By Ruth Hudson
Family, friends, students, and writers gathered in The International Anthony Burgess Foundation to celebrate the launch of Manchester Metropolitan University (MMU) graduate David Chadwick’s debut novel Liberty Bazaar. Having already enjoyed a fruitful career as an award-winning journalist and co-writer of The Battle Of Twin Atlantic, Chadwick went on to study a Master’s Degree in Creative Writing at MMU.
Liberty Bazaar received outstanding feedback from the audience. Host Livi Michael, herself a fiction writer and senior lecturer at the Manchester Writing School, revealed that Liberty Bazaar is, “a very polished piece of fiction,” adding that “[David] is a very good researcher and very good at incorporating the research without it affecting the story.”
The discussion also attracted those who wanted to know more about the book’s subject matter, the American Civil War. Audience member Janet Jiscir told Humanity Hallows, “I thought the idea behind the novel sounded absolutely fascinating. We just like coming to talks, we find it interesting, what prompts authors to write either fiction or non-fiction.”
Proud friends and family celebrated Chadwick’s achievements. Iris Feindt, an associate lecturer and fellow student at MMU, said, “He one of the nicest people you’ll ever meet. He’s very modest and he’s extremely talented. This is so long overdue so we are very happy for him.”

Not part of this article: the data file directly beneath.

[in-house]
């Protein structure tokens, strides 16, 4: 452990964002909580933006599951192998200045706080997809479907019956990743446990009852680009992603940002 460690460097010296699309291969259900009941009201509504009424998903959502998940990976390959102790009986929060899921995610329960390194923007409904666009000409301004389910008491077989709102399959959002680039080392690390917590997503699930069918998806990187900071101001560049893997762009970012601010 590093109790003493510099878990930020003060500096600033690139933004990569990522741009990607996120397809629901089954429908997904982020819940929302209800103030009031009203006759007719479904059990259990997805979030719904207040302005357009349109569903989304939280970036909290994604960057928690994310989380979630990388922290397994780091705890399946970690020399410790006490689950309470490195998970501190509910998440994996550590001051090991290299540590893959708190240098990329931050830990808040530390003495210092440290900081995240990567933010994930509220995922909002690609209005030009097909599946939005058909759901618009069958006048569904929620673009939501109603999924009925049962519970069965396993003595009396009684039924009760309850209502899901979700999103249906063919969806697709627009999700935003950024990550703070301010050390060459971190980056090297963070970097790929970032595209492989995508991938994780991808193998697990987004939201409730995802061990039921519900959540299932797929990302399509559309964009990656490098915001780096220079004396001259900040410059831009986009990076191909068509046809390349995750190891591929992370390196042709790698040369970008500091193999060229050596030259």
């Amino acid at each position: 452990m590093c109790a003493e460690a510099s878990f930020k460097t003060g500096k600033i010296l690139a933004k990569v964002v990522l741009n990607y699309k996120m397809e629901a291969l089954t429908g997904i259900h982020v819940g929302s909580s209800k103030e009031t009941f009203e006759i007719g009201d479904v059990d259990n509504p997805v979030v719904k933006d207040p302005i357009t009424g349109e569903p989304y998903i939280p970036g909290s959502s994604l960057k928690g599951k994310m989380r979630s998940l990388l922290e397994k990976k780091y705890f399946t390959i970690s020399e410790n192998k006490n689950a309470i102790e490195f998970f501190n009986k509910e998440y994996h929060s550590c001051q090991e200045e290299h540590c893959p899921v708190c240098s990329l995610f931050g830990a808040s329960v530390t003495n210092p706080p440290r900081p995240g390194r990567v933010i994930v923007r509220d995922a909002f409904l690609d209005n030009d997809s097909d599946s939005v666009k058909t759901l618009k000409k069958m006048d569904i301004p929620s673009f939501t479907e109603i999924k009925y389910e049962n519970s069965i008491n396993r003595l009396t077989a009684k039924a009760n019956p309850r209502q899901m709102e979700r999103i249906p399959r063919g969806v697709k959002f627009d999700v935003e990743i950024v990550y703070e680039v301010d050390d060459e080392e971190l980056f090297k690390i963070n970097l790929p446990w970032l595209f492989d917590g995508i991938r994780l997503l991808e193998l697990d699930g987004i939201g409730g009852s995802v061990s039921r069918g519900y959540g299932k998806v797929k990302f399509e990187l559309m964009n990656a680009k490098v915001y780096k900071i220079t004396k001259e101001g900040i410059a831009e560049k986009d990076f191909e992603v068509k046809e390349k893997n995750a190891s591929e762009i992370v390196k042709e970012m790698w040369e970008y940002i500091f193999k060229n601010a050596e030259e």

We spoke to Chadwick’s son, Sam, on what it’s like living with a writer. He told us, “I had to do a promotional video for him and help him out, that’s inspired me to write something like that.”
Finally, we spoke to the author himself, asking how he felt about the novel’s critical acclaim. He responded, “Really fulfilled and rewarded. It’s been a long, hard slog, so it’s really rewarding when it all pays off. I probably would have written the same novel if I hadn’t done the MA at MMU but it would have been a very different novel with a different voice and a different approach.”
Discussing the importance of history in fiction, he added, “It’s certainly part of the role, I think, of contemporary authors to look into the past, because there’s a lot that it can teach us for the present.”
Then, as one historical-fiction writer to another, Chadwick answered questions from Livi Michael based on the concept of writing historical fiction. He explained, “Trying to get into the mind of a slave brought up in a South Carolina plantation was challenging but very rewarding.” Expanding on why he used Liverpool as a backdrop for the slave narrative – set in 1863 – he said, “It was the slave trade capital of the world – 1.5 million Africans were transported across the Atlantic on Liverpool ships.”
The discussion was warmly and loudly applauded. Past student at MMU Alison Jeapes said, “What came across to me was the passion of both writers for the era that they were writing about.”
Reflecting on his experience of the evening, Chadwick revealed, “It’s been a very diverse audience – people from MMU, people from my professional background, and friends and family – it’s been a fantastic night.”
As the event drew to a close, every audience member seemed to be clutching a signed copy of Liberty Bazaar.